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#15 Chris Cooke

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Posted 31 July 2006 - 05:36 PM

Check out the movie called "The Visitation". It's based on the Frank Peretti book. I thought that it had decent cinematography. All of the flashbacks had that "Domino" type cross process look which turned out nicely and the lighting throughout the film from what I can remember was quite moody. If you care to see part of a Christian music video that I shot about 2 years ago, you can click on the following link and then click "The Huron Carol". http://creationarts....screenings.html
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#16 Michael Collier

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Posted 31 July 2006 - 05:52 PM

Speaking of which, what do you think about Mel Gibson?



well considering when he got arrested yesterday (or maybe the day before) for drunk driving he unleashed a fury of anti-semetic comments, I think he is more of a christian poser, and did passion to improve his image (and maybe in his head he though it would gain favor from above?) who knows. I know a godly person doesnt call a sheriff 'sugar-t*ts' and ask if his arresting officer is a jew (after railing on jews before that)


Sorry, slightly OT, but gibson came up just after I saw the news.
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#17 Robert Hughes

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Posted 31 July 2006 - 06:43 PM

How about Tarkovsky's "Andrei Rublev" - in addition to the whole setting of medieval Orthodox monkhood, it's got that Christian versus pagan scene by the river. Of course the demons in that film are all human.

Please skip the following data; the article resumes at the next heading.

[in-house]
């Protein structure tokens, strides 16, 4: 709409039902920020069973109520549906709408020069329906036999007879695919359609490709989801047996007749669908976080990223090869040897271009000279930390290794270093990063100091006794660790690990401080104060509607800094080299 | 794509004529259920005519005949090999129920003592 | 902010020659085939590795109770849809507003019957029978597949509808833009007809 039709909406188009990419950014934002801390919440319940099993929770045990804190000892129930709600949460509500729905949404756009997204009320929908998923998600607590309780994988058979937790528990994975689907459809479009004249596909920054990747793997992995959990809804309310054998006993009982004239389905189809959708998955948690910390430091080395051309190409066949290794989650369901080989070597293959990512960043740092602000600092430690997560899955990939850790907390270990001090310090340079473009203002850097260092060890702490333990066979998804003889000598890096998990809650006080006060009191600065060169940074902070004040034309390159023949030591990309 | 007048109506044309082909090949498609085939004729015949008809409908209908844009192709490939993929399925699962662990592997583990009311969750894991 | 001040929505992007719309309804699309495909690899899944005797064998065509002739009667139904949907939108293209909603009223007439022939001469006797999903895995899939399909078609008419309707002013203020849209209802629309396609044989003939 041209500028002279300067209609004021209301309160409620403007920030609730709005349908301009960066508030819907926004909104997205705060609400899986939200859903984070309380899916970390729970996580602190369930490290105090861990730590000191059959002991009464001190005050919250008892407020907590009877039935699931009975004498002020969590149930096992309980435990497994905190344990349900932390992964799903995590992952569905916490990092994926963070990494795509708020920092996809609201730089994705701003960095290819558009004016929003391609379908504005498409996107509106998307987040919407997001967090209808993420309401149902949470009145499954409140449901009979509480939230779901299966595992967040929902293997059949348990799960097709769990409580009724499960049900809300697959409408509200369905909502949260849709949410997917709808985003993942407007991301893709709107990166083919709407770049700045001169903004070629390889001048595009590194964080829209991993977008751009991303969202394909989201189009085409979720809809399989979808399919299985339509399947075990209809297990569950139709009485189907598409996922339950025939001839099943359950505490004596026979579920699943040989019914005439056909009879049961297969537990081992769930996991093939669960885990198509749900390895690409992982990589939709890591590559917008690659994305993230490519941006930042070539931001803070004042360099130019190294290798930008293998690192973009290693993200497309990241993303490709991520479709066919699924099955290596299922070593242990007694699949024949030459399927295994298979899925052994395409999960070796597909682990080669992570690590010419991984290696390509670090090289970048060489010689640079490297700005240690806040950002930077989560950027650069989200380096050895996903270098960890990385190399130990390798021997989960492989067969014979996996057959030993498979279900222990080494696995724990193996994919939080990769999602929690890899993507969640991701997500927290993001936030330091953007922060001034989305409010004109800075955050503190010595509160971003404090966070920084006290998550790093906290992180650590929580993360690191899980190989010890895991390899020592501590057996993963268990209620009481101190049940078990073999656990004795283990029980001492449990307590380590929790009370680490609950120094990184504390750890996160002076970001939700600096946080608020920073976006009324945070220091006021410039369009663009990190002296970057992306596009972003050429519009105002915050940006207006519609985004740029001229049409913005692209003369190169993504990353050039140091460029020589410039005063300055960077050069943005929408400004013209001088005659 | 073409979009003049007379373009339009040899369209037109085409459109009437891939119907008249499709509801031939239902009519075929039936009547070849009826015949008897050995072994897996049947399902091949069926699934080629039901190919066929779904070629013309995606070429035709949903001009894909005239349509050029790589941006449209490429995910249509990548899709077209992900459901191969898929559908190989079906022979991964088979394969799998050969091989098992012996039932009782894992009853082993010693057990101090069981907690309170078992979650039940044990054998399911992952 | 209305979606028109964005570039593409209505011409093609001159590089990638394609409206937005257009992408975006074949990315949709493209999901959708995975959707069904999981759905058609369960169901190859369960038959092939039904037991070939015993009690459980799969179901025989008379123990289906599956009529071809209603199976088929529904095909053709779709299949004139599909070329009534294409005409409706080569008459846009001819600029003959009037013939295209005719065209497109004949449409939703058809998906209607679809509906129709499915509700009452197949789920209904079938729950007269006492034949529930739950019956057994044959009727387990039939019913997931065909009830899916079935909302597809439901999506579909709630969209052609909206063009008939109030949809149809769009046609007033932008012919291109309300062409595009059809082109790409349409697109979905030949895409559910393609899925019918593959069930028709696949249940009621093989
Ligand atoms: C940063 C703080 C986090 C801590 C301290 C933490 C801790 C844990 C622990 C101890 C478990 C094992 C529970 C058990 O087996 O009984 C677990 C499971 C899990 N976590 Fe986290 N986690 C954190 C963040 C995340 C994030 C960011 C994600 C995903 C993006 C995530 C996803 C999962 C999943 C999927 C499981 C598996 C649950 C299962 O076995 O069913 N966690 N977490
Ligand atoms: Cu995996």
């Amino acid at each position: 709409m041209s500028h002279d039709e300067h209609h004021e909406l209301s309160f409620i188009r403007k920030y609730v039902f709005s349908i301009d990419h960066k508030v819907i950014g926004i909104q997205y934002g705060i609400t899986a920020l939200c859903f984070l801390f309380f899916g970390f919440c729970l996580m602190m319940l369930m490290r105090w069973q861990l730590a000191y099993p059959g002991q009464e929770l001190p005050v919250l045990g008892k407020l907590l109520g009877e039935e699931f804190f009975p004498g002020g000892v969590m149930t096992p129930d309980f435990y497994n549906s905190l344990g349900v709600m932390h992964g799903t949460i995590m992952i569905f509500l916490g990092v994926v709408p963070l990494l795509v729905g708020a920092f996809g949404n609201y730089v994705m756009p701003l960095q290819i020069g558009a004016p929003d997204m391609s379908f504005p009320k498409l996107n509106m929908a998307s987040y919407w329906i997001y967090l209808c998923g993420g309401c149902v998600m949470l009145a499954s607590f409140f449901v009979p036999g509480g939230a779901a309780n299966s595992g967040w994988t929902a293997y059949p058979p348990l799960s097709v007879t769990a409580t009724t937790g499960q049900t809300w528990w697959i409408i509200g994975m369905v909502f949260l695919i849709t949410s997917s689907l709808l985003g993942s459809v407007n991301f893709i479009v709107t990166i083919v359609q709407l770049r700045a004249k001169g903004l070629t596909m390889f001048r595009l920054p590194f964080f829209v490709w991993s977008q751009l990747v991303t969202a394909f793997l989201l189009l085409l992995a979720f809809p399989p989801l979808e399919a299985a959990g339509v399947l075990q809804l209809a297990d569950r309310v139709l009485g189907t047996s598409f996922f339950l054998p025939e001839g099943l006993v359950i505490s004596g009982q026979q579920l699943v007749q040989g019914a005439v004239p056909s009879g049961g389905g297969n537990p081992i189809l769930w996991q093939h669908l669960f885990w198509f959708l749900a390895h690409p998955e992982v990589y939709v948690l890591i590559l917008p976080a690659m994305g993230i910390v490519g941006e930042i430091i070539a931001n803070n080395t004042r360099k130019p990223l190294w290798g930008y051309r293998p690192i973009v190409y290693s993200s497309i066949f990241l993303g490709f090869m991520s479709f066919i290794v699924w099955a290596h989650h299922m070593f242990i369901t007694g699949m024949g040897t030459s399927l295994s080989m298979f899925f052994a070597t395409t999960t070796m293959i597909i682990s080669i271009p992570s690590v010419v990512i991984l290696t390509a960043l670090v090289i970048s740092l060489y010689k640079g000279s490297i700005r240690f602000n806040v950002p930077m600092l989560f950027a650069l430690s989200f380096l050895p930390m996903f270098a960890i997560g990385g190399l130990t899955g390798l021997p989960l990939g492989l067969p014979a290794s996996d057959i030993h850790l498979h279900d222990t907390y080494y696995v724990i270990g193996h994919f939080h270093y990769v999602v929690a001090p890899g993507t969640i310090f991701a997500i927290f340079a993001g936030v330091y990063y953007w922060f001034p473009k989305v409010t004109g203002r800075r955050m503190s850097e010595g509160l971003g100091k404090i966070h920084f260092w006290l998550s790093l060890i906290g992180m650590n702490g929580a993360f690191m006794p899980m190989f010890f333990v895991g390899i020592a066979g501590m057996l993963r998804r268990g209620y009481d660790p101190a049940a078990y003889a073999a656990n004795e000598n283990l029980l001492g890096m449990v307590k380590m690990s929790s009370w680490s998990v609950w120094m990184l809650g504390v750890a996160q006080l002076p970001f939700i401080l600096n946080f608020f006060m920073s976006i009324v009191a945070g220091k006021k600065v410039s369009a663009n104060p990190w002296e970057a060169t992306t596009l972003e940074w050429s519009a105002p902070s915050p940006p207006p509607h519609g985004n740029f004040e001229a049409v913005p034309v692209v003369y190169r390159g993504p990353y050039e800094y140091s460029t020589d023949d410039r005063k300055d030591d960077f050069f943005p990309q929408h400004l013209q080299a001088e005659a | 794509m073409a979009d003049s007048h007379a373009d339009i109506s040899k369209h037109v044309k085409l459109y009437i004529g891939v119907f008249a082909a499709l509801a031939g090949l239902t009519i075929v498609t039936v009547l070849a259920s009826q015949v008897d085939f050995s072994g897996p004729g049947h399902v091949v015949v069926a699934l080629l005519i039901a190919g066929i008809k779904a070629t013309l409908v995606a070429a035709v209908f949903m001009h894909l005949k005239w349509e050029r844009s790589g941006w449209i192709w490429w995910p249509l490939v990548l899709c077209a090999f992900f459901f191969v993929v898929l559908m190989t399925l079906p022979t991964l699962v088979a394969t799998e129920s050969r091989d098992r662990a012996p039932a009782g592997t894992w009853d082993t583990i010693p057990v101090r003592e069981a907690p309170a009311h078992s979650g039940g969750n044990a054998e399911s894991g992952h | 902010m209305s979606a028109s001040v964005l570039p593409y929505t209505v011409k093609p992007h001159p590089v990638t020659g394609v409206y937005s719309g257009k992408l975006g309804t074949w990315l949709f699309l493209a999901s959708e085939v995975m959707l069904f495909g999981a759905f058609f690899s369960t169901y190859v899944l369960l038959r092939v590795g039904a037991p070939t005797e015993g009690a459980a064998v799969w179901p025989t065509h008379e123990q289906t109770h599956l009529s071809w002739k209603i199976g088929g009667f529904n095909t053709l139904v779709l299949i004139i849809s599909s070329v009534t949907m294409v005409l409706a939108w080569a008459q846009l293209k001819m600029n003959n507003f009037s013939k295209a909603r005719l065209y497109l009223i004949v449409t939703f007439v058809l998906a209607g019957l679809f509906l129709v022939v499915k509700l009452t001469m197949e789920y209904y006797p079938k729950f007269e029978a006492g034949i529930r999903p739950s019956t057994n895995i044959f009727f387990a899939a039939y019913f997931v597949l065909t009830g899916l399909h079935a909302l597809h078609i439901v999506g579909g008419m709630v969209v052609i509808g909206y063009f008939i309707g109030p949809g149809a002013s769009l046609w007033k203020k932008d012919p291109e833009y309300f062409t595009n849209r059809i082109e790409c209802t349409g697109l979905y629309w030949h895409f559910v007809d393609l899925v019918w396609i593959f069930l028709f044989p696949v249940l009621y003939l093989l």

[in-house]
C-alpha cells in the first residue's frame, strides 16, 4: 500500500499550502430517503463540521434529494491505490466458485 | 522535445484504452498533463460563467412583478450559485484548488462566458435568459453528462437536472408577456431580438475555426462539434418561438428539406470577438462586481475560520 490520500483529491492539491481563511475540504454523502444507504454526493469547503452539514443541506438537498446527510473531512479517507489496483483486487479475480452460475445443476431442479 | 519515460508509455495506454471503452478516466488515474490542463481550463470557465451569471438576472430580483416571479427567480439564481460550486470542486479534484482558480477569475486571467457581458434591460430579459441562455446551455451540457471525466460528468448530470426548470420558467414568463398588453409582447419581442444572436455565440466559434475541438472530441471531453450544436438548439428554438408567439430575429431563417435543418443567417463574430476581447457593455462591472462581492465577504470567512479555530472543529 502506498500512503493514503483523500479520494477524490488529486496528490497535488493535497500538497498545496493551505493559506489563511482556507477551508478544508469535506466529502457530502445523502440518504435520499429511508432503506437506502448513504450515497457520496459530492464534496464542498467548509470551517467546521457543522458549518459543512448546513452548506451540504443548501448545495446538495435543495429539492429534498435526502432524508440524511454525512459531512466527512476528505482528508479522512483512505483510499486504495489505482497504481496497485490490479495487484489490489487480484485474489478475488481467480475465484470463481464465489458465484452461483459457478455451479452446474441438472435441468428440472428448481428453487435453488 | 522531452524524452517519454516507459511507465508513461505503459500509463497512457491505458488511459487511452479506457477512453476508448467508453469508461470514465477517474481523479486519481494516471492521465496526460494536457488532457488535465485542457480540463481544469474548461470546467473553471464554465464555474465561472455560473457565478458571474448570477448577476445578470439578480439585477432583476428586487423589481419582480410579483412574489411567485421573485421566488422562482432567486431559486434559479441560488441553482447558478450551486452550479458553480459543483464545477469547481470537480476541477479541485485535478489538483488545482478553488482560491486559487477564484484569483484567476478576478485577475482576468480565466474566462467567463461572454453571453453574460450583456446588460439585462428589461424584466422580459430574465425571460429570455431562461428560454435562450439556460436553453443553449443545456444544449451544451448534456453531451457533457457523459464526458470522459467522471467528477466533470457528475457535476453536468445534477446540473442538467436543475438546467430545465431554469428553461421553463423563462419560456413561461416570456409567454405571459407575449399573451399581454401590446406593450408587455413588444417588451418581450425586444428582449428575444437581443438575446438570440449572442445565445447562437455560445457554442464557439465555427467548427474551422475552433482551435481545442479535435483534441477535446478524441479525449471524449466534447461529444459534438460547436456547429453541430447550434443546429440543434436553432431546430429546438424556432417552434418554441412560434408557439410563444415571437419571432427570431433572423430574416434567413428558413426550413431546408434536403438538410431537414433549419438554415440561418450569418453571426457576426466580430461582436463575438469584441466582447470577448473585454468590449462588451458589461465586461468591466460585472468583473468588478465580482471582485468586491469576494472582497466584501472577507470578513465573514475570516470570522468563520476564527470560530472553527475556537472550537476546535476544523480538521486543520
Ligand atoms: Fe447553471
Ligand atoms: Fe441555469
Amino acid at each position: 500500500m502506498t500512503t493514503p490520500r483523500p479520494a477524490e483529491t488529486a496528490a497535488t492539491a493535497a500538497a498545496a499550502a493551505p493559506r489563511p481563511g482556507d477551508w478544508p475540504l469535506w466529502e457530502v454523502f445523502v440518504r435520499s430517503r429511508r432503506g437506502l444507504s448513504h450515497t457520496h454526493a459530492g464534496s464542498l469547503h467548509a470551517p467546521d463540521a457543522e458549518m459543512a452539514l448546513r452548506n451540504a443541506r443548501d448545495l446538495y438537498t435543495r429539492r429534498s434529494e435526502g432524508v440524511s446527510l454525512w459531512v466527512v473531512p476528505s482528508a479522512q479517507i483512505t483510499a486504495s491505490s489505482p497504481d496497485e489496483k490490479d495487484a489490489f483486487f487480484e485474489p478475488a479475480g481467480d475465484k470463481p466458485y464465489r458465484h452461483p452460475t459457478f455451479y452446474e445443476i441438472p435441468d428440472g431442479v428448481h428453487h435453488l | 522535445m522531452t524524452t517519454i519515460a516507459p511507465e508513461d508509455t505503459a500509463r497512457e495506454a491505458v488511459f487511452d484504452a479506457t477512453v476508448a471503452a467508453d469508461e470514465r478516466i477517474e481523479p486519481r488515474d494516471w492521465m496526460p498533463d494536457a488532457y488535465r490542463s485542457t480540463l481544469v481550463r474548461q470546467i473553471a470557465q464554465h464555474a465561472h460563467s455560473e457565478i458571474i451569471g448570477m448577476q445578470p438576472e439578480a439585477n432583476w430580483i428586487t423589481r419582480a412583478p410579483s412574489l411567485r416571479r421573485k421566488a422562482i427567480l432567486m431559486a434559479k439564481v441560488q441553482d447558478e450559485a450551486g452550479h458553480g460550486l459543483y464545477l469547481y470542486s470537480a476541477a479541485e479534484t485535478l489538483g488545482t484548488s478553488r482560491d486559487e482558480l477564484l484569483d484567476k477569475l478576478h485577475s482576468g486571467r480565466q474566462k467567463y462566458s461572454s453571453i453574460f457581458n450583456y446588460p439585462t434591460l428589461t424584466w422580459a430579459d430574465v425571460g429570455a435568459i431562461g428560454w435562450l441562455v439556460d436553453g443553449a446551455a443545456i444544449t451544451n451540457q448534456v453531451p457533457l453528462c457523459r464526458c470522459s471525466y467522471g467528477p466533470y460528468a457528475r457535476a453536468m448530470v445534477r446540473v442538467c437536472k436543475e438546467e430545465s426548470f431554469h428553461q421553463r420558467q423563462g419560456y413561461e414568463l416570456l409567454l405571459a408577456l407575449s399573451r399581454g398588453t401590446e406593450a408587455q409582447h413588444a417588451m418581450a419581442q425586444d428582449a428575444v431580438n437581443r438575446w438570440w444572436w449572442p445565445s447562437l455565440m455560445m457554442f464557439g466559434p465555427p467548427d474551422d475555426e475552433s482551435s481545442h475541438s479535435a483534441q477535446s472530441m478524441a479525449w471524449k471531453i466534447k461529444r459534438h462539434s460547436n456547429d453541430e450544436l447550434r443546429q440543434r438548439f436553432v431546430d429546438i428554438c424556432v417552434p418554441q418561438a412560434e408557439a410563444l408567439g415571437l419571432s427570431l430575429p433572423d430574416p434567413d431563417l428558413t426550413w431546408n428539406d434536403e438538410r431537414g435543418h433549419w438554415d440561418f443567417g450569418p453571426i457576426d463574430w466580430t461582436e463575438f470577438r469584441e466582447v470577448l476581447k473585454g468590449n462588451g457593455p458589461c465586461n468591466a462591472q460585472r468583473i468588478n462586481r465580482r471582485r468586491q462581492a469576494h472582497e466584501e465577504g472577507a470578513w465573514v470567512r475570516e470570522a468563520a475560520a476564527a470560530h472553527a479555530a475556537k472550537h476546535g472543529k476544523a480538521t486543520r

Also Dreyer's "Joan of Arc".

Edited by Robert Hughes, 31 July 2006 - 06:44 PM.

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#18 Stuart McCammon

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Posted 31 July 2006 - 07:48 PM

Chariots of Fire

Oh, and Mel Gibson just succeeded in proving that he is thoroughly human. He never pretended to be Jesus, he just produced a movie about him - how many other public figures have had the maturity to apologize for an incident like that the next day? Remember the whole Hymietown thing? It took Jesse Jackson a whole month to apologize for that one after denying it at first)
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#19 Michael Collier

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Posted 31 July 2006 - 08:29 PM

Oh, and Mel Gibson just succeeded in proving that he is thoroughly human.


Yeah, I see what your saying and its a fair point. I have been in the news business long enough that I have a bad opinion of those who would drink and drive (especially those who could afford a taxi or limo service). It seems that everytime there is a DD accident, the drunk walks away with a few scratches and the people in the other car are all dead.
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#20 Raffinator

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Posted 01 August 2006 - 12:41 PM

Check out just about any film from Martin Scorsese up to "Last Temptation of Christ"; Catholicism/Christianity penetrates every aspect of his art. He isn't trying to "teach christianity" (if that's what you are after, I don't think it is) rather, it's such a huge part of his life that it finds its way into a lot of his themes, conciously or subconciously. If you look for it, there is a fair amount of Christian iconography in these films, and it seems like every character is searching for redemption, in one way or another.

Scorsese himself has acknowledged the extent of the influence of his Catholicism: "It always will be in every piece, in every work I do, even in the way I act."

I love the cinematography in the first three:

The Last Temptation of Christ
Taxi Driver
Raging Bull

Mean Streets
Boxcar Bertha


"You don't make up for your sins in Church; you do it in the streets; you do it at home. The rest is bullshit, and you know it." -Charlie, Mean Streets